Guadalupe River Fly Fishing

Guadalupe River Trout Fishing Report

January 2, 2017: It feels more like a week after the Spring Solstice rather than Winter.  Shorts and wet wading in late December is not such a bad thing.  It has meant a wide diversity of bugs on the water.  Tricos in the mornings with some midges mixed in, with BWO, more midges, caddis and a few slate drakes in the afternoons.   The down side to this, is that I am finding that what might be the hot ticket one day, is only fair the next, and a couple of days later everything has flipped around again.  For the most part, standard patterns are still working well right now. 

Overall, the fishing has been good in recent weeks, with some very good days mixed, as well.   The higher flows earlier in the month has meant that the fish were able to spread out, and we are seeing fish in numerous places that wade anglers have trouble getting to.  Speaking of wade anglers, the river has been busy this season, but most people I have spoken with have been able to find a good spot on the river and find fish.  For my part, I have enjoyed doing longer floats and not spending too much time in one spot.  Trying to keep moving and finding those willing fish has been more productive versus trying to fish every line on a run.

Flows dropped a few days before Christmas to 300cfs, and the water has cleared up quite a bit from what we were seeing in the middle two weeks of December.  This means slightly smaller tippet (as light as 5x on some days, but more often 4x) for my smaller flies, but I am still getting easy bites on my attractor flies using 3X fluorocarbon.  As for attractors, they are similar in diversity as to my natural patterns, but having to do with color.  One day a red worm, the next orange, followed by pink, purple, and who knows what else next.  I am seeing a little pick up on the hellgrammite bite versus earlier in the season, which is part of the reason for the heavier tippet.

Suggested flies:  Mix it up, but still keep with your two or three fly set.  Attractors have been more of the worm variety but some days have included a few eggs and have started to mix the hellgrammite patterns back into the mix in the afternoons and evenings.  Natural patterns will depend greatly on the time of day, but, with the reduction in flow, I have gotten more natural in my looks.  With all that said, I probably have caught as many fish on beadless standards such as pheasant tails, prince, rojo midges and hares ears in the past couple of weeks as I have caught on the more realistic patterns.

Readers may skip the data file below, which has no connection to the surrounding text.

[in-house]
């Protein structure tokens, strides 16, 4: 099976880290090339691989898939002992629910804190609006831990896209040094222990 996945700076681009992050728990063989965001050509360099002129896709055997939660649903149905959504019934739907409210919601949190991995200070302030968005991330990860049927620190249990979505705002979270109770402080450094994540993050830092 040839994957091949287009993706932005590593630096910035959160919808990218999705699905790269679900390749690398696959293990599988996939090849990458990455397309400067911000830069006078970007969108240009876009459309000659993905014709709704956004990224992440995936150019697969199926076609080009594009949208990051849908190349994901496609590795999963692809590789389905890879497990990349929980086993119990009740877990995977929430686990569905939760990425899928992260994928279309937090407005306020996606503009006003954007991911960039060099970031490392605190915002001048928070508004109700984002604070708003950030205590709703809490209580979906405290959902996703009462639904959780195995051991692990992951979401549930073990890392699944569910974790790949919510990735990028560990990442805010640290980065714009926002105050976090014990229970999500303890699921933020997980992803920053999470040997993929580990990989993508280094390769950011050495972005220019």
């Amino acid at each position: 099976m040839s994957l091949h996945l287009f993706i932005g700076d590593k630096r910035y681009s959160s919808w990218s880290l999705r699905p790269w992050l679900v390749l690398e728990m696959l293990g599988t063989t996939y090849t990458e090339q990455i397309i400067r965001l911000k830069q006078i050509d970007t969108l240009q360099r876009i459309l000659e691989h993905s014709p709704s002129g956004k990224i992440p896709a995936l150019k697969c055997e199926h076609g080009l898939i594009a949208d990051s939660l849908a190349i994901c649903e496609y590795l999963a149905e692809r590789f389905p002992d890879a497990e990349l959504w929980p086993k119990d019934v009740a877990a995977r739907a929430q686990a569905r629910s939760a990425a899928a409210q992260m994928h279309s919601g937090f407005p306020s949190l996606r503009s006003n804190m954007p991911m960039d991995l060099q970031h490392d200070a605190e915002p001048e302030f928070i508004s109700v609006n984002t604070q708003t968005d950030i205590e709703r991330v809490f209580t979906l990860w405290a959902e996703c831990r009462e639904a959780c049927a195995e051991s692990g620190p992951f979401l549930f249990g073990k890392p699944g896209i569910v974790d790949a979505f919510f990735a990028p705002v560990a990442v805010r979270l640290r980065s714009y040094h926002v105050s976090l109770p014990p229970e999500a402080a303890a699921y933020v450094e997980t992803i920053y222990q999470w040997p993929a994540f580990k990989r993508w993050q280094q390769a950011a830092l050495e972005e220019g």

I have heard and seen a few people getting some bites on streamers, but they are getting fewer in recent weeks.   The warmer days has meant an uptick in reports of fish taking caddis dries in the late evenings.  If you see a fish working in the evening, have an elk hair cadds, trude or coachman at the ready and skate it over that fish.  You might be surprised.

Quick tip: 10 foot 4 weight rod is still my rod of choice for the Guadalupe.  Right now I am using 7.5 foot 3X leaders and adding about 12 inches of 3X tippet on before tying on my first fly then using about 14-16 inches of 4X to my second fly and for a third fly using 4.5 or 5X about 12 inches down.  For weight I am using BB and size 4 shot, with about 3.5 to 5 feet between my weight and my shot, depending mostly on the depth of the run.  As always, I am adjusting my shot and depth as needed to make sure that I am getting the flies down to the fish.

Second Quick Tip: With the caddis in the afternoon, make sure to wiggle your rod tip at the end of the drift to try and mimic a caddis emerger.  You might surprise yourself.

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Warm Water Report

Jaunary 2, 2017: 

The Llano River near Castell is running clear and cold.  That means a slow bass bite but the TPWD trout are enjoying their winter home.  Go out, get a burger, beer and bring small midge and caddis patterns.  I had good reports of evening dry fly fishing with caddis this past week on the warmer days.  Check in at the store to find out the places upstream of the Castell bridge and how to better access those spots for fly fishing.  If you want to mix in some bass and sunfish, fish small streamers deep in slow.

The South Llano River near Junction has gotten an additional round of winter trout at the South Llano State Park.  Check in at the headquarters to find out the stocking locations.  On warmer days, you should also be able to find some small bass and sunfish on streamers.

The Guadalupe River near New Braunfels has good flows, but water temperatures have cooled to the point that I will be spending more time fishing nymphs than bass streamers until some time in March.

The Colorado River downstream of Austin has benefited from warmer days and relatively consistent flows.  Still seeing good bass fishing if you are fishing deep with streamers.  Pick and choose your days and you can find some nice winter bass right now.

The San Marcos River is still flowing well, but cooler weather means cooler fish.  If you do go out, deep and slow.

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